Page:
It can be fairly said that Glasgow’s year as Cultural Capital of Europe was neither a financial nor a cultural success, and sterner critics have been heard to use the word fiasco. There were positive achievements: the building of a new Royal Concert Hall, which during the Culture Year presented splendid concerts by the Berlin Philharmonic and l’Orchestre National de Lille, and a stunning show at the Kelvingrove Museum called “Glasgow Girls.” But there was also a Pavarotti concert that offended people by the extravagance that attended it and a Sinatra show that was a disaster. Notable throughout the year, as a writer for the journal ArtWork has written, was the absence of “any effort to seek out excellence in any field of Scottish artistic activity and build around it…. What we got instead were the usual run of traveling exhibitions that would probably have arrived in any year.”3 The city’s boutiques were, to be sure, filled with imitations of furniture designed by Charles Rennie Mackintosh, which may be considered a kind of tribute to a local artist, but in the unimaginative and pedestrian “British Art Show 1990,” which began the year in the McClellan Galleries, the work of Ken Currie and other young Glasgow painters was not included because the organizers thought that it was not “good enough.”

Throughout the year the question implicit in Will Fyffe’s song—to whom does Glasgow belong—was posed in somewhat altered form, namely, Whose culture was being represented? Glasgow possesses one of the finest social history museums in the United Kingdom, the People’s Palace on Glasgow Green, to which Philip A. Crowl in his informative and discerning The Intelligent Traveller’s Guide to Historic Scotland has awarded three stars, his designation for “outstanding and not to be missed, if possible.”4 Founded in 1898, but long neglected, this fine repository of artifacts produced by centuries of urban life has during the past sixteen years won an international reputation, thanks to the acquisitions policy of its director Elspeth King and her associate Michael Donnelly and their exhibitions on such subjects as tobacco, woman’s suffrage, temperance, 5 trades union history, and Glasgow stained glass. The permanent collection, which includes Ken Currie’s historical paintings celebrating the radical tradition of the Glasgow working-class movement that were commissioned by Elspeth King in 1986,6 as well as fascinating materials illustrating tenement life among the poor in the nineteenth century and how the people coped with the bombing during World War II, is badly cramped, and many of the museum’s holdings, some 250,000 artifacts, are stored in an unused carpet factory. The sensible policy might have been to build the long-promised extension wings to the People’s Palace and to make this superb collection, decently housed, a central part of the Year of Culture.

This was not done because the Glasgow District Council had other designs on Glasgow Green, for hundreds of years the people’s commons and still haunted by ghosts of its past, like the Calton weavers and the martyrs of 1820. Throughout 1989 and 1990 there were persistent rumors of plans to sell off parts of the Green to private speculators, and Culture Year planners, after visits to Copenhagen’s Tivoli and other pleasure parks, actually tabled a proposal for “a waterpark, incorporating state of the art technology, which will create a dynamic water experience.”7 Meanwhile, the People’s Palace was effectively frozen out of the Culture Year, the centerpiece of which became an extravaganza in the arches beneath Glasgow’s Central Station.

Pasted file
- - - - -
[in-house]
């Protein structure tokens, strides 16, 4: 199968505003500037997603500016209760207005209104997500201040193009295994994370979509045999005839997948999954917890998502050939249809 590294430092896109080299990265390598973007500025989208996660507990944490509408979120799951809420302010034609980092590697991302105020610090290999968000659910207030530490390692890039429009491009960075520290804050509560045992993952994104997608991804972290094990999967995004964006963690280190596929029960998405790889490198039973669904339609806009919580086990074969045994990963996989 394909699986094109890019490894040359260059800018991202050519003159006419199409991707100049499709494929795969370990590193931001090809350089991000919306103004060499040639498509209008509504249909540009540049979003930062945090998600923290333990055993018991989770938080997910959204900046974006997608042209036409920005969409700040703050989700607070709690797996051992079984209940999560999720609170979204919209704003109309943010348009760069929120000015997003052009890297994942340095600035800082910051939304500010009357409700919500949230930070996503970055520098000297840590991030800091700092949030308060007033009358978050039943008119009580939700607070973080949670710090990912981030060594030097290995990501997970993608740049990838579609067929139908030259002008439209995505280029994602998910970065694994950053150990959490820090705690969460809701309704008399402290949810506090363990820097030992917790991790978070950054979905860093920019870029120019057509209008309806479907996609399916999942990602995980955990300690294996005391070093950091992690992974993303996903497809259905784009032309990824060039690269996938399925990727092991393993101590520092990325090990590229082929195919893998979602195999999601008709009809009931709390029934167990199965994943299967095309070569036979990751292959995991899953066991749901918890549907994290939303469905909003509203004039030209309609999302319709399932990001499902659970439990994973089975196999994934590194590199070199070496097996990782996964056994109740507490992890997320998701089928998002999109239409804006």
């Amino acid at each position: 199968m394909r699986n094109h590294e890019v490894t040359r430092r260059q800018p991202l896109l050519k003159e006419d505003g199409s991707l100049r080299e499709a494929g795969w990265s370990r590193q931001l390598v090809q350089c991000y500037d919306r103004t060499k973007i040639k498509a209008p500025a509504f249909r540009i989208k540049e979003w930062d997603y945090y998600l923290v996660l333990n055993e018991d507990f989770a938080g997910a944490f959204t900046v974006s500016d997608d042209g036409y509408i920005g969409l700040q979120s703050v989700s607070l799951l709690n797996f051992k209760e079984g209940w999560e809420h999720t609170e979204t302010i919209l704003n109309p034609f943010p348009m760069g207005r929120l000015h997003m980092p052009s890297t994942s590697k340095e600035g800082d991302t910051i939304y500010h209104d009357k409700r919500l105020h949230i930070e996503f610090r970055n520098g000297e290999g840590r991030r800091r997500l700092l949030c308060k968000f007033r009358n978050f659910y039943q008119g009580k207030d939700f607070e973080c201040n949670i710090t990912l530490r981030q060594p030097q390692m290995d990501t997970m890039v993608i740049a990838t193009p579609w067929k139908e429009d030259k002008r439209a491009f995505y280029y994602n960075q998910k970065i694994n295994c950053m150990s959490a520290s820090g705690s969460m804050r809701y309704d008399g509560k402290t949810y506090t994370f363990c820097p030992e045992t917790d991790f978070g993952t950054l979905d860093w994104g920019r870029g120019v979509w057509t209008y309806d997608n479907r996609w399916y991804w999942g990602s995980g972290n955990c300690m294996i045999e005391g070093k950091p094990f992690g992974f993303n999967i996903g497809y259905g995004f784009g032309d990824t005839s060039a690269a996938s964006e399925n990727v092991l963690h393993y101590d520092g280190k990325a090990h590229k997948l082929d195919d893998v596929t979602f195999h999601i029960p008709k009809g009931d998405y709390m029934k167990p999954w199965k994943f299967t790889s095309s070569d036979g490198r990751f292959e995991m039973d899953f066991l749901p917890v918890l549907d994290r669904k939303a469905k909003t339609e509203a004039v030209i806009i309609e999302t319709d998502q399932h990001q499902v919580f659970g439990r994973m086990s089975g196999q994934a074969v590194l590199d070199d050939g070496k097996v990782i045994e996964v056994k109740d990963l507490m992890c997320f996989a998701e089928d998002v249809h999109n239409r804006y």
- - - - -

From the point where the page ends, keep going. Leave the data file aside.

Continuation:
Originally called “The Words and the Stones,” and then, when someone pointed out that the acronym would be unfortunate, hastily retitled “Glasgow’s Glasgow,” this was advertised as “presenting the lives and concerns of Glasgow through multi-screens, sound cones, computers, works of art, live theatre, seminars and workshops,” for which the customers were asked to fork out an admissions fee of £3.60. Since most of the works of art were borrowed from other Glasgow museums, they were in fact being asked to pay to see things given in trust to the people of Glasgow. Nor, aside from the noise and the glitter, did they get much for their money.

  1. 1

    Maurice Lindsay, Glasgow (3rd edition, London: Robert Hale Ltd. 1989), p. 16.

  2. 2

    Lindsay, Glasgow, p. 248.

  3. 3

    David Kemp, Glasgow 1990: The True Story behind the Hype (Glasgow: Gartocharn, 1990), p. 22.

  4. 4

    Philip A. Crowl, The Intelligent Traveller’s Guide to Historic Scotland (Congdon and Weed, 1986), pp. 401 f.

  5. 5

    See Elspeth King, Scotland, Sober and Free: The Temperance Movement 1829–1879 (Glasgow Museums and Art Galleries, 1979), catalog of the exhibition.

  6. 6

    The People’s Palace History Paintings: A Short Guide (Glasgow Museums and Art Galleries, 1990).

  7. 7

    Kemp, Glasgow 1990, pp. 16–17.